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FOR RELEASE: May 8, 2003
CONTACT: Pamela Williams
Office of Communications

Screening for Colorectal Cancer is Urged by Health Officials
National Media Campaign to Raise Public Awareness

Early screening and early diagnosis of colorectal cancer can save lives. Yet alarmingly, the American Cancer Society estimates that 57,100 people will die from colorectal cancer this year in the United States and an estimated 148,000 new cases of colorectal cancer will be diagnosed. In Oklahoma, an estimated 2,000 new cases of colon and rectal cancer will be diagnosed and 800 Oklahoma lives will be lost as a result of colon and rectal cancer. This is disturbing news to Oklahoma State Department of Health officials, who want the public to know more about the potentially life-saving screening tests now available for colorectal cancer.

Like many cancers, the development of colorectal cancer can take several years. Screening is an important tool to help detect colorectal cancer early by identifying precancerous growths or polyps, when treatment is more likely to be successful.

“Researchers estimate that if everyone age 50 or older received regular colorectal cancer screenings, at least one-third of the deaths would be prevented. Yet, recent data indicates that less than 40 percent of adults age 50 or older have had one of the available colorectal cancer screening tests as recommended,” said State Health Commissioner Dr. Leslie Beitsch. “More than 90 percent of people who are diagnosed with colorectal cancer are over age 50,” he said.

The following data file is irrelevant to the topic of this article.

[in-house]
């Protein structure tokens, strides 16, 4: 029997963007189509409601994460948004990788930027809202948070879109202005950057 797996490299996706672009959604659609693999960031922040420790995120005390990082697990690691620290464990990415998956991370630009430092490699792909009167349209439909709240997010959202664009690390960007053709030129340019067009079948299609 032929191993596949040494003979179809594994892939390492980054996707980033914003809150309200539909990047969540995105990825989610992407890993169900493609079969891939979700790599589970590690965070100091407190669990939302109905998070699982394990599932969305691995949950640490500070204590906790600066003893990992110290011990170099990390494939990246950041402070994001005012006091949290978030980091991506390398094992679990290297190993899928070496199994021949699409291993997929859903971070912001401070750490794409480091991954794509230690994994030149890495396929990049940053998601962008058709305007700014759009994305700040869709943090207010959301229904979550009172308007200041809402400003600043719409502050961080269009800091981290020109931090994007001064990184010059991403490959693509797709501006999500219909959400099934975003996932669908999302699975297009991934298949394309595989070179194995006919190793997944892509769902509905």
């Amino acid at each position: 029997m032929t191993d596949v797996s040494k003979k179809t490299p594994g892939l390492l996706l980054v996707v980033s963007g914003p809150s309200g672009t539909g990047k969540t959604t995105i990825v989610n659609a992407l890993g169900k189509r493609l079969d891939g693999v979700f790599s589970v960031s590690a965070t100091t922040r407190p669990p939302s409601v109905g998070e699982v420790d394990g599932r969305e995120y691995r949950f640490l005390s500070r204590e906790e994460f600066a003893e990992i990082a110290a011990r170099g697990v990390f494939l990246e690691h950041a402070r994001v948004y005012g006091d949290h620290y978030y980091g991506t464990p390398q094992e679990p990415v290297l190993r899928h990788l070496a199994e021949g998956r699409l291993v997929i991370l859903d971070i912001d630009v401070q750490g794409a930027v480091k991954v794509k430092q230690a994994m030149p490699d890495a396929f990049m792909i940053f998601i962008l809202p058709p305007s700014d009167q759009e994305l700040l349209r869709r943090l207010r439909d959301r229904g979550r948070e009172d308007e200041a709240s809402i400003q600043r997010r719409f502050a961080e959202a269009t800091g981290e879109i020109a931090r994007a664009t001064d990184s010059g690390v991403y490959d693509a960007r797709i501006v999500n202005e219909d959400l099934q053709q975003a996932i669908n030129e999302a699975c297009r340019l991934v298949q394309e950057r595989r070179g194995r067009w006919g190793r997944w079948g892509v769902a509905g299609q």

In the early stages, there are usually no symptoms. In the later stages, rectal bleeding, blood in the stool, change in bowel habits, and cramping pain in the lower abdomen may occur. The primary risk factor for colorectal cancer is age. Personal or family history of colorectal cancer, polyps or inflammatory bowel disease may increase risk. Also, smoking, alcohol consumption, obesity, physical inactivity, high fat and low fiber diet may increase the risk of colorectal cancer.

Beginning at age 50, men and women who are at average risk for developing colorectal cancer should have one of the following: fecal occult blood test annually, flexible sigmoidoscopy every 5 years, colonoscopy, or double contrast barium enema. A digital rectal examination should be done at the same time as the other tests.

Health officials recommend that individuals talk with their healthcare providers about screening, testing, the benefits and risks of each test, and how often to schedule appointments. The Centers for Medicare and Medicaid Services (CMS) provide Medicare coverage for regular colorectal cancer screening tests to help detect precancerous conditions or colorectal cancer early.

A recently announced national media campaign to raise awareness about colorectal screening was developed by the Centers for Disease Control and Prevention and their federal partners at CMS. It includes English and Spanish television, print and radio public service announcements and other materials like posters, brochures and fact sheets as part of "Screen for Life: the National Colorectal Cancer Action Campaign.” All media campaign materials use the theme - “If you’re 50 or older, get tested for colorectal cancer.”

For more information about the "Screen for Life" campaign, or to order materials, visit http://www.cdc.gov/cancer/screenforlife or call 1-888-842-6355. For information about Medicare coverage of colorectal cancer screening, visit <http://www.medicare.gov/>. To learn about colorectal cancer testing, diagnoses, and treatment, call the National Cancer Institute’s Cancer Information Service at 1-800-4-CANCER.


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